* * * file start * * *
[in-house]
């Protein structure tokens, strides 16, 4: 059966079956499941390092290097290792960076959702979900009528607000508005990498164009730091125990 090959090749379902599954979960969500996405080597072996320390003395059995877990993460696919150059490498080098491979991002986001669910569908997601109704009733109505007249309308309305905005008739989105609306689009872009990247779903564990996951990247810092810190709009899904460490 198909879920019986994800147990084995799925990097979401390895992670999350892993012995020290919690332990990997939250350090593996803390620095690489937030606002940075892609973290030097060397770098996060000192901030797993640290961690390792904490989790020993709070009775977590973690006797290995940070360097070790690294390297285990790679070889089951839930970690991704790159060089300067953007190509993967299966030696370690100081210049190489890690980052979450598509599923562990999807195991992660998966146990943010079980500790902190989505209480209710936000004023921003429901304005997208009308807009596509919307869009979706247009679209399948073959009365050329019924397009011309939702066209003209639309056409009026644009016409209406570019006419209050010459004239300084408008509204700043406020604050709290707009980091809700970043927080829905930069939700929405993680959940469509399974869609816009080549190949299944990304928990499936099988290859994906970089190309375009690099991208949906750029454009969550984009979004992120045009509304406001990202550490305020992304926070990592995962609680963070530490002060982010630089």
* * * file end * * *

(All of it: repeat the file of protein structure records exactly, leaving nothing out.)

[in-house]
């Protein structure tokens, strides 16, 4: 059966079956499941390092290097290792960076959702979900009528607000508005990498164009730091125990 090959090749379902599954979960969500996405080597072996320390003395059995877990993460696919150059490498080098491979991002986001669910569908997601109704009733109505007249309308309305905005008739989105609306689009872009990247779903564990996951990247810092810190709009899904460490 198909879920019986994800147990084995799925990097979401390895992670999350892993012995020290919690332990990997939250350090593996803390620095690489937030606002940075892609973290030097060397770098996060000192901030797993640290961690390792904490989790020993709070009775977590973690006797290995940070360097070790690294390297285990790679070889089951839930970690991704790159060089300067953007190509993967299966030696370690100081210049190489890690980052979450598509599923562990999807195991992660998966146990943010079980500790902190989505209480209710936000004023921003429901304005997208009308807009596509919307869009979706247009679209399948073959009365050329019924397009011309939702066209003209639309056409009026644009016409209406570019006419209050010459004239300084408008509204700043406020604050709290707009980091809700970043927080829905930069939700929405993680959940469509399974869609816009080549190949299944990304928990499936099988290859994906970089190309375009690099991208949906750029454009969550984009979004992120045009509304406001990202550490305020992304926070990592995962609680963070530490002060982010630089």